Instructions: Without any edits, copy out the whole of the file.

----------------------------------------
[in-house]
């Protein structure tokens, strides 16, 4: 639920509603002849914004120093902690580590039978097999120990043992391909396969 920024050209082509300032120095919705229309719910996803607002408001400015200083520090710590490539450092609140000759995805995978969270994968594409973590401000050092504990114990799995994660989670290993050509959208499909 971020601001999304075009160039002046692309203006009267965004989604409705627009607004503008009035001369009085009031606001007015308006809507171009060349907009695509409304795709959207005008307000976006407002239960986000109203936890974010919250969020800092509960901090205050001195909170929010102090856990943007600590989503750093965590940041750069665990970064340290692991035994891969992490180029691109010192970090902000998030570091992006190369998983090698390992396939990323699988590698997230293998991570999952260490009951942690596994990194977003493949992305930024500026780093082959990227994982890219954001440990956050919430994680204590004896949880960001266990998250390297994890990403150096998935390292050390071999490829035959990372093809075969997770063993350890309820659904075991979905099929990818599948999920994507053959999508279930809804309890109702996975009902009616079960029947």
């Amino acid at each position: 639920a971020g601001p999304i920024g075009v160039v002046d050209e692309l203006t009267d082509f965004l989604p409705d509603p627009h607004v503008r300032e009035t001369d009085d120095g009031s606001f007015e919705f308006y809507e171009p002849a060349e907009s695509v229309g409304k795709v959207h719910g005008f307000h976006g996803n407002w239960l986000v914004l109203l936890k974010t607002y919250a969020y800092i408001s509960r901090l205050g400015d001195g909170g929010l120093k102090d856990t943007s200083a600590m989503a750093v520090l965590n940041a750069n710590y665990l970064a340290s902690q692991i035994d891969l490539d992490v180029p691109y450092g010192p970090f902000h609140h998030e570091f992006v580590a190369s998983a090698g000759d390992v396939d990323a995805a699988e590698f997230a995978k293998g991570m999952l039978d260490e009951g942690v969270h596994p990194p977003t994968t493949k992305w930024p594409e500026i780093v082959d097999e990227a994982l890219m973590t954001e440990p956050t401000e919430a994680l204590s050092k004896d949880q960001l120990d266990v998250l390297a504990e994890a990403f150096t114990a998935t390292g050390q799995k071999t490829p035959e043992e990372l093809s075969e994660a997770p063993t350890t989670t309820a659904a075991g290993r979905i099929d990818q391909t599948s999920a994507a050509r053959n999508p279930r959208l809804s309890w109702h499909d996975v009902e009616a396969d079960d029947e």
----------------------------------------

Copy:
[in-house]
């Protein structure tokens, strides 16, 4: 639920509603002849914004120093902690580590039978097999120990043992391909396969 920024050209082509300032120095919705229309719910996803607002408001400015200083520090710590490539450092609140000759995805995978969270994968594409973590401000050092504990114990799995994660989670290993050509959208499909 971020601001999304075009160039002046692309203006009267965004989604409705627009607004503008009035001369009085009031606001007015308006809507171009060349907009695509409304795709959207005008307000976006407002239960986000109203936890974010919250969020800092509960901090205050001195909170929010102090856990943007600590989503750093965590940041750069665990970064340290692991035994891969992490180029691109010192970090902000998030570091992006190369998983090698390992396939990323699988590698997230293998991570999952260490009951942690596994990194977003493949992305930024500026780093082959990227994982890219954001440990956050919430994680204590004896949880960001266990998250390297994890990403150096998935390292050390071999490829035959990372093809075969997770063993350890309820659904075991979905099929990818599948999920994507053959999508279930809804309890109702996975009902009616079960029947």
């Amino acid at each position: 639920a971020g601001p999304i920024g075009v160039v002046d050209e692309l203006t009267d082509f965004l989604p409705d509603p627009h607004v503008r300032e009035t001369d009085d120095g009031s606001f007015e919705f308006y809507e171009p002849a060349e907009s695509v229309g409304k795709v959207h719910g005008f307000h976006g996803n407002w239960l986000v914004l109203l936890k974010t607002y919250a969020y800092i408001s509960r901090l205050g400015d001195g909170g929010l120093k102090d856990t943007s200083a600590m989503a750093v520090l965590n940041a750069n710590y665990l970064a340290s902690q692991i035994d891969l490539d992490v180029p691109y450092g010192p970090f902000h609140h998030e570091f992006v580590a190369s998983a090698g000759d390992v396939d990323a995805a699988e590698f997230a995978k293998g991570m999952l039978d260490e009951g942690v969270h596994p990194p977003t994968t493949k992305w930024p594409e500026i780093v082959d097999e990227a994982l890219m973590t954001e440990p956050t401000e919430a994680l204590s050092k004896d949880q960001l120990d266990v998250l390297a504990e994890a990403f150096t114990a998935t390292g050390q799995k071999t490829p035959e043992e990372l093809s075969e994660a997770p063993t350890t989670t309820a659904a075991g290993r979905i099929d990818q391909t599948s999920a994507a050509r053959n999508p279930r959208l809804s309890w109702h499909d996975v009902e009616a396969d079960d029947e």